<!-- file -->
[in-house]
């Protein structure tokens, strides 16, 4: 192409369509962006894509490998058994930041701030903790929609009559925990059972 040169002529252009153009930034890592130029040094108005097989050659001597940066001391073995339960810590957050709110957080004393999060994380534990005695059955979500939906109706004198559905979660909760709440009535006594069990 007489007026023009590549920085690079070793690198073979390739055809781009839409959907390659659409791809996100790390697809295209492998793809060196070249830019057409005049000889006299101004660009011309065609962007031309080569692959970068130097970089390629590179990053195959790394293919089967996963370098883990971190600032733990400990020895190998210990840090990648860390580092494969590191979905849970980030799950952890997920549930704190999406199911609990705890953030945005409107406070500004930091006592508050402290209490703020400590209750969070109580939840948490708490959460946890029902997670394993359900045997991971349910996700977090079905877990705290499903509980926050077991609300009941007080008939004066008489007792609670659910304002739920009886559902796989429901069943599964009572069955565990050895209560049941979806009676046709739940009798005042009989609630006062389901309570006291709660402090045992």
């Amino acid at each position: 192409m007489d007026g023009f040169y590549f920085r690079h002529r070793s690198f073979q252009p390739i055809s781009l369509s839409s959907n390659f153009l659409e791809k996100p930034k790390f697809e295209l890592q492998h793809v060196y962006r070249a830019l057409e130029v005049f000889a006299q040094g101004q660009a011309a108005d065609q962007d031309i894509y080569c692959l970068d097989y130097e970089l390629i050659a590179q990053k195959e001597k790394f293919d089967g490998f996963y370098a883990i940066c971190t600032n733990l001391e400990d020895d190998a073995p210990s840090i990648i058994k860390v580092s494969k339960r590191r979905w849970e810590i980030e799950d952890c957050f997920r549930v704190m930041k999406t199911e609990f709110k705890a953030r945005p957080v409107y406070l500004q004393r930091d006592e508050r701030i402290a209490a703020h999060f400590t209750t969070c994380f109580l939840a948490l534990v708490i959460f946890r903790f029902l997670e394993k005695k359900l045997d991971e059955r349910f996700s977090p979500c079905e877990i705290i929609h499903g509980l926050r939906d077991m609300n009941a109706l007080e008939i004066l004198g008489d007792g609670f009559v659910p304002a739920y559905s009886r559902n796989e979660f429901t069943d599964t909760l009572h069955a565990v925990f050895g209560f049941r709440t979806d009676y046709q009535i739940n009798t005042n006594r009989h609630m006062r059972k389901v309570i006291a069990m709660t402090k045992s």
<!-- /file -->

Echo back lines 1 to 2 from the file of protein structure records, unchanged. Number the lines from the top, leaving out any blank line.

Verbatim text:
[in-house]
């Protein structure tokens, strides 16, 4: 192409369509962006894509490998058994930041701030903790929609009559925990059972 040169002529252009153009930034890592130029040094108005097989050659001597940066001391073995339960810590957050709110957080004393999060994380534990005695059955979500939906109706004198559905979660909760709440009535006594069990 007489007026023009590549920085690079070793690198073979390739055809781009839409959907390659659409791809996100790390697809295209492998793809060196070249830019057409005049000889006299101004660009011309065609962007031309080569692959970068130097970089390629590179990053195959790394293919089967996963370098883990971190600032733990400990020895190998210990840090990648860390580092494969590191979905849970980030799950952890997920549930704190999406199911609990705890953030945005409107406070500004930091006592508050402290209490703020400590209750969070109580939840948490708490959460946890029902997670394993359900045997991971349910996700977090079905877990705290499903509980926050077991609300009941007080008939004066008489007792609670659910304002739920009886559902796989429901069943599964009572069955565990050895209560049941979806009676046709739940009798005042009989609630006062389901309570006291709660402090045992």